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Patti Smith's "Just Kids" Review


Patti Smith’s memoir, Just Kids, opens with a scene of poignant synchronicity. She has come downstairs to find the TV on, airing a production of Tosca. She is transfixed by the aria, “Vissi d’Arte” (“I lived for art”). The phone rings and she knows before she answers it’s the call informing her that “the artist of [her] life,” photographer, Robert Mapplethorpe has died.

Smith’s book is a powerful account of the evolution of an artist, or in this case, two artists. It’s also a story of unconditional love. Centering on Smith’s complex and passionate relationship with Mapplethorpe, it follows the two as they develop from unformed 19-year-olds living a marginal existence in Brooklyn, their subsequent move to that hotbed of creativity and eccentricity, the Chelsea Hotel, and their eventual development into cultural icons. Muses, lovers, artistic collaborators, soul mates, the two shared a bond so deep it survived Mapplethorpe’s blossoming homosexuality and Smith’s own romantic diversions (including an interlude with Sam Shepard).

Tall, lanky with dark mops for hair and large, arresting eyes, if not exactly twins, the two looked like siblings and must have cut quite a figure among the Chelsea denizens with their theatrical thrift shop finds and natural élan. Smith credits Mapplethorpe with giving her self-confidence, always insisting they should view themselves as artists — not wannabes, but “ares.” Yet, despite the chutzpah, they come across as enchantingly down to earth, even after fame finds them.

New York was a different place then; in the 1960s and ’70s it was possible for the indigent to coexist with the well-heeled in a place like the Chelsea Hotel. Money wasn’t the god that was worshipped, it was talent and individuality and if you had those, you were in. So they rubbed shoulders with Jimi Hendrix, Allen Ginsberg, Janis Joplin and the like.

Neither Smith nor Mapplethorpe had a clear vision of their artistic path. All Smith knew was that she “wanted to infuse the written word with the immediacy and frontal attack of rock and roll.” Mapplethorpe’s journey from Joseph Cornell imitator to consummate photographer was a circuitous one. As Smith deftly explains, Mapplethorpe found his artistic voice as he discovered the true nature of his sexuality.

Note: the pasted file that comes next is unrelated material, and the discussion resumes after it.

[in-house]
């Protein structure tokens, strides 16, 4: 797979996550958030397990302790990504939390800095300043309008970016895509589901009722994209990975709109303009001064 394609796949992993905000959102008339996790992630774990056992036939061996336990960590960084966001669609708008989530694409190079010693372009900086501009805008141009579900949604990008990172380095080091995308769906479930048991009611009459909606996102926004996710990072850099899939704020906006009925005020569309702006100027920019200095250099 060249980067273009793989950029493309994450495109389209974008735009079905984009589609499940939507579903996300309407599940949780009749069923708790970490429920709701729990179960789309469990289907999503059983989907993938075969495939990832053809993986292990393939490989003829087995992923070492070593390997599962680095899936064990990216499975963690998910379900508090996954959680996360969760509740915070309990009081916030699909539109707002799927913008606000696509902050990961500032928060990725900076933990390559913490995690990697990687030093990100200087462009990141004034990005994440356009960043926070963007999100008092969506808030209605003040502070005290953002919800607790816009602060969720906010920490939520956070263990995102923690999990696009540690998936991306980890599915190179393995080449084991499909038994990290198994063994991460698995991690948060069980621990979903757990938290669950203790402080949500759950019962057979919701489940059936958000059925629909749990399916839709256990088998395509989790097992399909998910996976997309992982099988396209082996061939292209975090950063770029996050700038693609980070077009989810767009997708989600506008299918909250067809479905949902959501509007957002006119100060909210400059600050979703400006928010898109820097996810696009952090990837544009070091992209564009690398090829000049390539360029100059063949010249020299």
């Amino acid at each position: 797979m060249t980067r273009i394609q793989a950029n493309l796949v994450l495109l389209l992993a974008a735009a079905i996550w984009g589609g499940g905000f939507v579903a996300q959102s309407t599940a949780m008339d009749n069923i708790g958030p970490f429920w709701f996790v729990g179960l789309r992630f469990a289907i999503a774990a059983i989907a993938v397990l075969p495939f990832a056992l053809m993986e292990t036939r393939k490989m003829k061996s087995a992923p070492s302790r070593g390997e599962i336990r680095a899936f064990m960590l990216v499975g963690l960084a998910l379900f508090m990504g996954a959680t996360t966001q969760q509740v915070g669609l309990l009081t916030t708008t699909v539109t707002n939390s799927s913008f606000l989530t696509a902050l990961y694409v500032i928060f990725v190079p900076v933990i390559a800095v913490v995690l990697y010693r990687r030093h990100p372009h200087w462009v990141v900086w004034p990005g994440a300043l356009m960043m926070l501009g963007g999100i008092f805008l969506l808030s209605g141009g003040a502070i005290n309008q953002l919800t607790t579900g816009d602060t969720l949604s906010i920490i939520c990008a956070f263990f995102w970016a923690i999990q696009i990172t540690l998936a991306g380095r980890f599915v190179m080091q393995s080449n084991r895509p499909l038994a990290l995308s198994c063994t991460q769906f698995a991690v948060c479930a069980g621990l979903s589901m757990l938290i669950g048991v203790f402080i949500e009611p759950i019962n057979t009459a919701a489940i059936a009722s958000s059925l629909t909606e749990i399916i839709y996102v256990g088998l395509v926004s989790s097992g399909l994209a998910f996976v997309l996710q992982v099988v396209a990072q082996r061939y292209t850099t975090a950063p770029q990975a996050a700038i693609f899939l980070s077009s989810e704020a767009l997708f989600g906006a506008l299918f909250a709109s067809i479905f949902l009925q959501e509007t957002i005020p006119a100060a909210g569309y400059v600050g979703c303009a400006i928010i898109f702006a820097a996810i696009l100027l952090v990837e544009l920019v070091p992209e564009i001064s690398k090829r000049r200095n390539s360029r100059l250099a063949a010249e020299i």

“Robert took areas of dark human consent and made them into art. He worked without apology, investing the homosexual with grandeur, masculinity, and enviable nobility. Without affectation, he created a presence that was wholly male without sacrificing feminine grace. He was not looking to make a political statement or an announcement of his evolving sexual persuasion. He was presenting something new,something not seen or explored as he saw and explored it. Robert sought to elevate aspects of the male experience, to imbue homosexuality with mysticism. As Cocteau said of a Genet poem, “His obscenity is never obscene.“

For most of us, a lover’s “switching sides” would have been a bitter pill, but Smith takes it in stride, even resuming their intimacy after Mapplethorpe’s initial (pre-AIDS era) gay experimentation. When asked in a Fresh Air interview if Mapplethorpe’s homosexuality bothered her, she said it didn’t because she knew that no man or woman could ever have what they had — a very evolved, egoless attitude that extends to how Smith comports herself in all aspects of her life and art. Raised in a household where there was little money but abundant love and a reverence for culture, Smith embraced Arthur Rimbaud at an early age, crediting him with saving her from the drudgery of a mind-numbing factory future. When she moved to New York all she carried in her plaid suitcase was a copy of his Illuminations, her paints, a pad of art paper and a few clothes. A true intellectual, her focus was the world of the mind, never the world of material things.

Smith writes beautifully, with a poet’s touch, as this paragraph attests:

“When I was very young, my mother took me for walks in Humboldt Park, along the edge of the Prairie River. I have vague memories, like impressions on glass plates, of an old boathouse, a circular band shell, an arched stone bridge.”

Smith and Mapplethorpe’s art developed within the crucible of hard times. A brave art battalion of two, they had no distractions, no money to go anywhere, no gadgets to eat up their time. Off the grid, they could focus all their spare time and energy on their art. Today, cell phones and computers, gaming, social networking, provide so much distraction one doubts if the kind of concentrated thought and experimentation that was necessary for Mapplethorpe and Smith to develop their oeuvres is still possible.  

Artillery 5.2 (2010) 

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